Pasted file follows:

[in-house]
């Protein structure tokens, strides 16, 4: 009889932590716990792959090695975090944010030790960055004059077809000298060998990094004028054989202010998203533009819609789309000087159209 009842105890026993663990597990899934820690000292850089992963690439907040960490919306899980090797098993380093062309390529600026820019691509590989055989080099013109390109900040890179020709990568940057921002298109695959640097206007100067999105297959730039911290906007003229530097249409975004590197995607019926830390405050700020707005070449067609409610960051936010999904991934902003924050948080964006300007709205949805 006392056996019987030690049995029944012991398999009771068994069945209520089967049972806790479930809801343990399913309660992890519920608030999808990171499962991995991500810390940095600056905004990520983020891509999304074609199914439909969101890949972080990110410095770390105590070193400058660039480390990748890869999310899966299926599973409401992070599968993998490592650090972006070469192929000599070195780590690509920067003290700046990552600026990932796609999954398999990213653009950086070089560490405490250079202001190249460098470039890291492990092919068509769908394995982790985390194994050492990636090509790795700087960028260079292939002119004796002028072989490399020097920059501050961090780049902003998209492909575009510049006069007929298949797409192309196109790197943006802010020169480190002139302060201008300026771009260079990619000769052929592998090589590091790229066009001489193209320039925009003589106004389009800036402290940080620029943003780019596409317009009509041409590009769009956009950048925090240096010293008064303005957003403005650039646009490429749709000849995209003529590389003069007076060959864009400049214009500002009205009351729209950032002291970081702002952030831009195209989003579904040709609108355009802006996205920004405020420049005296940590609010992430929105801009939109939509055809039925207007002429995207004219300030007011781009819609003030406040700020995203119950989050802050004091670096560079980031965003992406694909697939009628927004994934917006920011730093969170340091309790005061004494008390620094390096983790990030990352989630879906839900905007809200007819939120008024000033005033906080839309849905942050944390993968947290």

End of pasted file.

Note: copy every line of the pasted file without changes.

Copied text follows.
[in-house]
């Protein structure tokens, strides 16, 4: 009889932590716990792959090695975090944010030790960055004059077809000298060998990094004028054989202010998203533009819609789309000087159209 009842105890026993663990597990899934820690000292850089992963690439907040960490919306899980090797098993380093062309390529600026820019691509590989055989080099013109390109900040890179020709990568940057921002298109695959640097206007100067999105297959730039911290906007003229530097249409975004590197995607019926830390405050700020707005070449067609409610960051936010999904991934902003924050948080964006300007709205949805 006392056996019987030690049995029944012991398999009771068994069945209520089967049972806790479930809801343990399913309660992890519920608030999808990171499962991995991500810390940095600056905004990520983020891509999304074609199914439909969101890949972080990110410095770390105590070193400058660039480390990748890869999310899966299926599973409401992070599968993998490592650090972006070469192929000599070195780590690509920067003290700046990552600026990932796609999954398999990213653009950086070089560490405490250079202001190249460098470039890291492990092919068509769908394995982790985390194994050492990636090509790795700087960028260079292939002119004796002028072989490399020097920059501050961090780049902003998209492909575009510049006069007929298949797409192309196109790197943006802010020169480190002139302060201008300026771009260079990619000769052929592998090589590091790229066009001489193209320039925009003589106004389009800036402290940080620029943003780019596409317009009509041409590009769009956009950048925090240096010293008064303005957003403005650039646009490429749709000849995209003529590389003069007076060959864009400049214009500002009205009351729209950032002291970081702002952030831009195209989003579904040709609108355009802006996205920004405020420049005296940590609010992430929105801009939109939509055809039925207007002429995207004219300030007011781009819609003030406040700020995203119950989050802050004091670096560079980031965003992406694909697939009628927004994934917006920011730093969170340091309790005061004494008390620094390096983790990030990352989630879906839900905007809200007819939120008024000033005033906080839309849905942050944390993968947290």